By Aishwarya Kumar
Do you find yourself being impressed by people with a good command over their language? Does your mind blow a fuse when you see someone using an ‘a’ in place of a ‘the’? Do you find yourself picking people’s grammar now and then, on the Internet or otherwise? Does it seem hard for you to befriend a person who doesn’t have his verbs and pronouns sorted? If the answer to any of the above questions is a reluctant ‘yes’ – well, congratulations! You’re officially what the ‘aam janta’ refers to as a ‘Grammar Nazi’. Yes, I’m congratulating you, because despite everyone’s obvious irritation with the word and the people associated with it, being a Grammar Nazi is not a bad thing at all. You’ll soon know why. The urban dictionary wallahs define a ‘Grammar Nazi’ as “Someone who believes it’s their duty to attempt to correct any grammar and/or spelling mistakes they observe.” The ‘Internet janta’ – people on Facebook, Twitter and Tumblr have made no efforts to conceal their dislike towards these grammar conscious people. Tweets after tweets are written in honor of these people with rather colorful language used. There are even long blog posts written about these species, which are sometimes informative – like, ‘who is a grammar Nazi?’; sometimes imposing – like, ‘7 signs that show you are a grammar Nazi’’; and sometimes plain ridiculous – like, ‘Grammar Nazis can never be your friends: A look at the serious flaws in their framework.’ (Go refer to Google chacha if you like. I’m not making them up!) Me, being a self confessed Grammar Nazi myself find it hard to understand the exact cause of this worldwide hatred we are subjected to. This article is made in favor of us Grammar Nazis, the perpetually misunderstood species and a little defense offered as to why we are no ‘uptight assholes who need to get a life (sic)’.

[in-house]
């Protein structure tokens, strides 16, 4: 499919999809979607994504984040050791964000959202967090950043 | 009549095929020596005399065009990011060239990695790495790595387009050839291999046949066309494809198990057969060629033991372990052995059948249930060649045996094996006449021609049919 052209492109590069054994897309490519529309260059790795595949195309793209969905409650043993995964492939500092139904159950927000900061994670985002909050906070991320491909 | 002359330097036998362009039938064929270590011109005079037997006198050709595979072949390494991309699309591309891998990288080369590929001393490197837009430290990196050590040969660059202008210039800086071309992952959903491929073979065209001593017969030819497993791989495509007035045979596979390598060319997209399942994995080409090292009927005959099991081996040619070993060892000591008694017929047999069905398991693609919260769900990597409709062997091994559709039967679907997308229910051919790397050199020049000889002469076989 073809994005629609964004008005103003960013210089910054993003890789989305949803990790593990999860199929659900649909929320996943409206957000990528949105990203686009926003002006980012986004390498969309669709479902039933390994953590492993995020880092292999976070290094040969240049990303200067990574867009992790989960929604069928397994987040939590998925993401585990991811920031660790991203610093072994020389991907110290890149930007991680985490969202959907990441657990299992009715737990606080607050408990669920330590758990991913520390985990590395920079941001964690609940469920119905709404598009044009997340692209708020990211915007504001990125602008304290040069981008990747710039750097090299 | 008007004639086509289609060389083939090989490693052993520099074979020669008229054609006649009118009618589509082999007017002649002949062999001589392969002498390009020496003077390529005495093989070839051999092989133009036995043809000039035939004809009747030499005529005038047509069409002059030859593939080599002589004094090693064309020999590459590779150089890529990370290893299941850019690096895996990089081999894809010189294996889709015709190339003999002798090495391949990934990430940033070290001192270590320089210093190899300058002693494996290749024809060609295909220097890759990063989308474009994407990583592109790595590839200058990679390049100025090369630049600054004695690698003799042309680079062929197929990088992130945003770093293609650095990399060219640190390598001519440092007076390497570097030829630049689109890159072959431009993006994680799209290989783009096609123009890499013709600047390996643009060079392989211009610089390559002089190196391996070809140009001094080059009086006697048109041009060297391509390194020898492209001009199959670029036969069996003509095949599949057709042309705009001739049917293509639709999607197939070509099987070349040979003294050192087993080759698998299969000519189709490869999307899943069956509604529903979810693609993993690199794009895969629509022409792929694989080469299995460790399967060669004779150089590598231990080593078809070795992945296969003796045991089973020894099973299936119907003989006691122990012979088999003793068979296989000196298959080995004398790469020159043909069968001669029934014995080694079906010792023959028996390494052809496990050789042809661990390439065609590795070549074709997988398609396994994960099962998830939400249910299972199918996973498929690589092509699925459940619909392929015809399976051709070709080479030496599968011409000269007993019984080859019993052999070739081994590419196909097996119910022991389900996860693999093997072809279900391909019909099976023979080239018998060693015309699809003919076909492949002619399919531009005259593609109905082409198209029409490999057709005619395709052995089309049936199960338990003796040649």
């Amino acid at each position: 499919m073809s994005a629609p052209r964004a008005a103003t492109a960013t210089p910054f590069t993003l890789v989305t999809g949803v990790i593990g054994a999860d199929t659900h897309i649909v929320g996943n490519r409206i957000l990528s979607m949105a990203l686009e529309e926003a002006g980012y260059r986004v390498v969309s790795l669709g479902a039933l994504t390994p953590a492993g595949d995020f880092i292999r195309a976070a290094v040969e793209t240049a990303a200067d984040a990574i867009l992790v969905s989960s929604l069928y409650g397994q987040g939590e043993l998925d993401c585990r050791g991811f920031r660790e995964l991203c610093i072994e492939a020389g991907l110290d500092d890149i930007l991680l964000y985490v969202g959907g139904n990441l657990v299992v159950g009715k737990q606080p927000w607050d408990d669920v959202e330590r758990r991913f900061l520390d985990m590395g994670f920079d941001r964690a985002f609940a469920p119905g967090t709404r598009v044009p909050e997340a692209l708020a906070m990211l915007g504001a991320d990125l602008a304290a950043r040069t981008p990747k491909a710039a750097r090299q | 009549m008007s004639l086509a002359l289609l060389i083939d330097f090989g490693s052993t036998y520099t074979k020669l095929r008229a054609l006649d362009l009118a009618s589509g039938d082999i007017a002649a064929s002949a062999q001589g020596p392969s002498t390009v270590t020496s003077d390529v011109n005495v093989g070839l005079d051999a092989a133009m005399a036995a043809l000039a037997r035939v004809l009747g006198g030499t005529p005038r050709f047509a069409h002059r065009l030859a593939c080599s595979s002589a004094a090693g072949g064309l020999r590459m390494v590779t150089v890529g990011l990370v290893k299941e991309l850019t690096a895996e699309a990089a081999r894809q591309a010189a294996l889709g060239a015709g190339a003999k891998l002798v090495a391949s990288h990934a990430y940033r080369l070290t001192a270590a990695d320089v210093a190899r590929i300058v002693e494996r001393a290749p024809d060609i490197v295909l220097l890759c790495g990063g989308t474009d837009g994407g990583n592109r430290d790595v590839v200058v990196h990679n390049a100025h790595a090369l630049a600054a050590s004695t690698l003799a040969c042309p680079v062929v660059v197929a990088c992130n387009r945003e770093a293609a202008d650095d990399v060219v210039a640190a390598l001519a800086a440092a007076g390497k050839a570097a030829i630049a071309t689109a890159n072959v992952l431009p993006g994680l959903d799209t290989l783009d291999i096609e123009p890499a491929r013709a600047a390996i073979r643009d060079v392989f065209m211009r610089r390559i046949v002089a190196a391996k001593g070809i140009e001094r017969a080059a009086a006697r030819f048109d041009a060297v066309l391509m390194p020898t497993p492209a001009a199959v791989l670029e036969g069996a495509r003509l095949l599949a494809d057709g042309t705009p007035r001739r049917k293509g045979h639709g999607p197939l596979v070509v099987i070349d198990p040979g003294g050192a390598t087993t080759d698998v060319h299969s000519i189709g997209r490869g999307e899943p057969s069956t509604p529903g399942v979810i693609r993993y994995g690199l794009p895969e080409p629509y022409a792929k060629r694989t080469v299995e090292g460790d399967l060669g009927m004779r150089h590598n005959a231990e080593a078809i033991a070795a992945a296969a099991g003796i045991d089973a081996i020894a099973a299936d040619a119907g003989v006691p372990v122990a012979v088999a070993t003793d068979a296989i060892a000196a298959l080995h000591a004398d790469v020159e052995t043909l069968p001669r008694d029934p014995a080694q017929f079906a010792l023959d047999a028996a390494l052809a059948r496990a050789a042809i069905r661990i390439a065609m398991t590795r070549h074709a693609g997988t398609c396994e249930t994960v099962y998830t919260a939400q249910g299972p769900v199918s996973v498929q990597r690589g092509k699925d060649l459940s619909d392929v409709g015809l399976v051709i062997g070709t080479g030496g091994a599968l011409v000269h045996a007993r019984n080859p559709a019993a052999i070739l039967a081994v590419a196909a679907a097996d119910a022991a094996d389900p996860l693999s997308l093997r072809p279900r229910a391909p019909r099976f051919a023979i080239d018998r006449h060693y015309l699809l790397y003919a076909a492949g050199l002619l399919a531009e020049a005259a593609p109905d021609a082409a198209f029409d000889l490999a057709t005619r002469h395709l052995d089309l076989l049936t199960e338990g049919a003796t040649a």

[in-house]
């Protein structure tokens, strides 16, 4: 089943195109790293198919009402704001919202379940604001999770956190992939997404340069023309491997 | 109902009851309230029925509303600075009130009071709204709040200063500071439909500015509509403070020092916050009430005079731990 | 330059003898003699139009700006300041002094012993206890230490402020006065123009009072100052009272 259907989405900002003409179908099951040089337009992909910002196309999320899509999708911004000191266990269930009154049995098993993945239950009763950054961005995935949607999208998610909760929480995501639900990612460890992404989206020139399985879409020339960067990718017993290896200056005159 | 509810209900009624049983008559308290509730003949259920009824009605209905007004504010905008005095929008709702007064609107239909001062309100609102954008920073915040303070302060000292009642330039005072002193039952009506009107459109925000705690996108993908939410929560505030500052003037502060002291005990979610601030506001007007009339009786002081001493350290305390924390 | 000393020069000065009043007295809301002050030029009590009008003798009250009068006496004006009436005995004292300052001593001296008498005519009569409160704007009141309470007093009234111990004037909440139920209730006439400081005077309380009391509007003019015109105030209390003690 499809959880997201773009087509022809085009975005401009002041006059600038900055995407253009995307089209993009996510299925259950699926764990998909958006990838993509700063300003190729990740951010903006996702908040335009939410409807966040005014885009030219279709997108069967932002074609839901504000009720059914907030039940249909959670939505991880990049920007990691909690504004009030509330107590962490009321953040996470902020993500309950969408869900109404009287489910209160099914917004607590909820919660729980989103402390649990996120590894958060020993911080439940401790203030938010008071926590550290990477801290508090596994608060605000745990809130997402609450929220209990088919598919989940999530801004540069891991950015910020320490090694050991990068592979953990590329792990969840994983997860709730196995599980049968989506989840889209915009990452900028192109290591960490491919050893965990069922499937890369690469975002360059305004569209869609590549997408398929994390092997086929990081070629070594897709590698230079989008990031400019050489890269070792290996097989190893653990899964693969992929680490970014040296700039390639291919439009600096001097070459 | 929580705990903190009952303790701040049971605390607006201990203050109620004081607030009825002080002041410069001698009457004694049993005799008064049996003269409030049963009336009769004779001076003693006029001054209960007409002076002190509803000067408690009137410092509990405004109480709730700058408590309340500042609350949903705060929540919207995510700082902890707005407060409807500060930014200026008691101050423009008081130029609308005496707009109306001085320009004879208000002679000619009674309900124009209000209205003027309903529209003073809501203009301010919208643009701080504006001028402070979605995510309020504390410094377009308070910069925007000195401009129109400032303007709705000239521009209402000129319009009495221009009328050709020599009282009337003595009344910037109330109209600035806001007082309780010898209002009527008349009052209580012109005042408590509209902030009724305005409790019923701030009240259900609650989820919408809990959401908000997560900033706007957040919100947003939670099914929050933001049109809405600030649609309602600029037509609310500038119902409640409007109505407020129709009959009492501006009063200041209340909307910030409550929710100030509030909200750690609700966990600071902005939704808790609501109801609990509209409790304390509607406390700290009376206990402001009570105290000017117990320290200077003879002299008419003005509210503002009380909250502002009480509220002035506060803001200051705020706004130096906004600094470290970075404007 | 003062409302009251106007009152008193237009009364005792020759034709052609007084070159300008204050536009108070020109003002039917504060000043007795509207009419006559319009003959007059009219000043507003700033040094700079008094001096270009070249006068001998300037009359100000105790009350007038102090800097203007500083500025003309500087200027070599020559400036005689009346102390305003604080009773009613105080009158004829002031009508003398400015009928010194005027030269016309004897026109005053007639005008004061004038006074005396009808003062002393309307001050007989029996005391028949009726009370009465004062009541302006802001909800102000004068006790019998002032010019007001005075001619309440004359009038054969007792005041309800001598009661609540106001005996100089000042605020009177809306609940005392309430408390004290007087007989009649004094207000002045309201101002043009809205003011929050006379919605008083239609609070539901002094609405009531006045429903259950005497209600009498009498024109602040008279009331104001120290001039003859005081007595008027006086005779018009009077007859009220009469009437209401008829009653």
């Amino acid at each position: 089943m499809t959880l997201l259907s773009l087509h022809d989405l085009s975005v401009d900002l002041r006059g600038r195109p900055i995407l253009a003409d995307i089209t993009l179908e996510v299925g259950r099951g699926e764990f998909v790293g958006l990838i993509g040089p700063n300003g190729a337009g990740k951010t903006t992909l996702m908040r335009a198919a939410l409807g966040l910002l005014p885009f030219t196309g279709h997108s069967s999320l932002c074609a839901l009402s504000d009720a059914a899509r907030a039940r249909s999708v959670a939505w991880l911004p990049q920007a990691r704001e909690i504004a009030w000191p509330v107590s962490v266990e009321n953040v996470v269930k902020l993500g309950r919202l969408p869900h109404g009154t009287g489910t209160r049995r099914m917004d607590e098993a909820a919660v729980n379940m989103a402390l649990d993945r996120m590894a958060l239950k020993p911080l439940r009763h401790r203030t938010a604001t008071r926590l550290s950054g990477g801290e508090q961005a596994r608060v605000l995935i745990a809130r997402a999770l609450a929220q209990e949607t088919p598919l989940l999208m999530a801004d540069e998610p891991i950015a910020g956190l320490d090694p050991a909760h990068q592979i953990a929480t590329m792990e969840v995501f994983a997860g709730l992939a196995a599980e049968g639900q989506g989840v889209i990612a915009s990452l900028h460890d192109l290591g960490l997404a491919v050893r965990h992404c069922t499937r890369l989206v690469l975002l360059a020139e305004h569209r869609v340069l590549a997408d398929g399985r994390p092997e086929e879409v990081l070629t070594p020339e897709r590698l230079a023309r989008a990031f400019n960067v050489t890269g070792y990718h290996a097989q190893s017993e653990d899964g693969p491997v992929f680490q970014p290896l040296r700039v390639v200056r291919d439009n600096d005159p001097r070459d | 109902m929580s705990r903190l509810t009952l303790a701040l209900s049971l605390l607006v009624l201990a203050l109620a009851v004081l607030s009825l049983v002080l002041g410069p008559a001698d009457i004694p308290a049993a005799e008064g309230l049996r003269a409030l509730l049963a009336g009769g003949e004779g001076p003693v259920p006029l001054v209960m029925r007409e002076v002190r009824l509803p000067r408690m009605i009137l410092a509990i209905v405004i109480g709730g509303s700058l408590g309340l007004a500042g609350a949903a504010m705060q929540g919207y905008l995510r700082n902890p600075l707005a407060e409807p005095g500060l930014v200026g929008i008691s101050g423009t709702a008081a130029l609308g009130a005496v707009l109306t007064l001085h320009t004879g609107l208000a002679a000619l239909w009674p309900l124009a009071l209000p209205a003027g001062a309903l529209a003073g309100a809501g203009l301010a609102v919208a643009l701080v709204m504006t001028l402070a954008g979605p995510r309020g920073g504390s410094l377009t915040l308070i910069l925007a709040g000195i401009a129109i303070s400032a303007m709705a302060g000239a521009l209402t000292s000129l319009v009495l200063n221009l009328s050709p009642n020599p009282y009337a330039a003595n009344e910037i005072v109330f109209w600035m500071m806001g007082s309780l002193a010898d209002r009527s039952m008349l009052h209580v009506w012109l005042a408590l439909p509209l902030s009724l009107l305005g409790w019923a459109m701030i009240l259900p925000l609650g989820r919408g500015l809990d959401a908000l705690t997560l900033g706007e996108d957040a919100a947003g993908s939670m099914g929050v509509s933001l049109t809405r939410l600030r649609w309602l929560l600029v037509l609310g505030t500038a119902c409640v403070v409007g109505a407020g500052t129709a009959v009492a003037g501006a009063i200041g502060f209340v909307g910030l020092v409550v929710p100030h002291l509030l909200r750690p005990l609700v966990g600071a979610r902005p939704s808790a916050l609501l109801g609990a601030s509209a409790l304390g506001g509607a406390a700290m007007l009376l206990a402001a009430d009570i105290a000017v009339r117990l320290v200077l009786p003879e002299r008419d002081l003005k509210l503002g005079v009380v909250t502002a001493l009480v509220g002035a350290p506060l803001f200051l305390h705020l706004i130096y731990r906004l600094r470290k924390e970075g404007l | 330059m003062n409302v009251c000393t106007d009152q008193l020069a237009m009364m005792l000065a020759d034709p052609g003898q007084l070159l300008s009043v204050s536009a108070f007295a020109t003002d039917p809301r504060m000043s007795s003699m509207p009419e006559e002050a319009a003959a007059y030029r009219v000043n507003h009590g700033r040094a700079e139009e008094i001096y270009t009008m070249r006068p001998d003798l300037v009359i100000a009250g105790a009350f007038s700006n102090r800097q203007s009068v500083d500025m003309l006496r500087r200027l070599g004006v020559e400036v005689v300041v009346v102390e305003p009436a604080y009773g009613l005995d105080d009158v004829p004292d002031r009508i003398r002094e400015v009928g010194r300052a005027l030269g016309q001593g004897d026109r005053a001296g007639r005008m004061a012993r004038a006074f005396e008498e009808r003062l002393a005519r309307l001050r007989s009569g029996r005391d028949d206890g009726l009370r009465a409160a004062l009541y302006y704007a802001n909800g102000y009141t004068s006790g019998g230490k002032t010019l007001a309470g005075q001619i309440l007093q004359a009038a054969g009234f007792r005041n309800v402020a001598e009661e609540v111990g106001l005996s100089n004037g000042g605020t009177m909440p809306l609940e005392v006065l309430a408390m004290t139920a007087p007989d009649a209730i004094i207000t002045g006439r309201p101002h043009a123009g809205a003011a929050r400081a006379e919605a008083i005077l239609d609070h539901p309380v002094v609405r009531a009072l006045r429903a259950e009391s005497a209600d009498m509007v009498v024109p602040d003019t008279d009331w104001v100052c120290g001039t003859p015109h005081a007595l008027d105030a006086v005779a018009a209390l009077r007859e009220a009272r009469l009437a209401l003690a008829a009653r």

Quoting what a person had written on a micro-blogging site – “They correct people as if they are the ‘spelling police’, whom no one appointed.” Okay I wouldn’t lie, Grammar Nazis wouldn’t mind being a ‘spelling police’ if there indeed existed a cool profession like that. But, seriously – Call it our respect for the ‘language gods’ or a silent promise to William Shakespeare we might have made ages ago – we assume it is our duty to correct people about their little grammatical errors for their good, for the ‘greater good’…no matter how far-fetched and ridiculous this may sound. We point out simple flaws that often show a lack of intelligence on the part of the person being criticized, so that he/she is saved from becoming the laughing stock of people he/she converses with on a day-to-day basis. Another one writes, “They deliberately look for grammatical faults and go on mocking people.” Hmm. Picture this: You wake up in the morning and find your eye itching. You go to the mirror to see the cause for the irritation and spot the little culprit – a tiny dust particle. You try to remove it immediately, rubbing and squeezing your eye in the process. Yet, it refuses to come off. You find it difficult to concentrate on anything around you because of the particle irritating your eye. Finally, after vigorously rubbing your eyes, it falls off. Only then, you heave a sigh of relief and carry on. This is how a Grammar Nazi works – A grammatical error is like a dust particle in their eye – irritating and itchy. Like you cannot concentrate without removing the particle off your eye even if it harms the eye in the process, they cannot function without correcting a grammatical error – even if it hurts the person committing it in the process.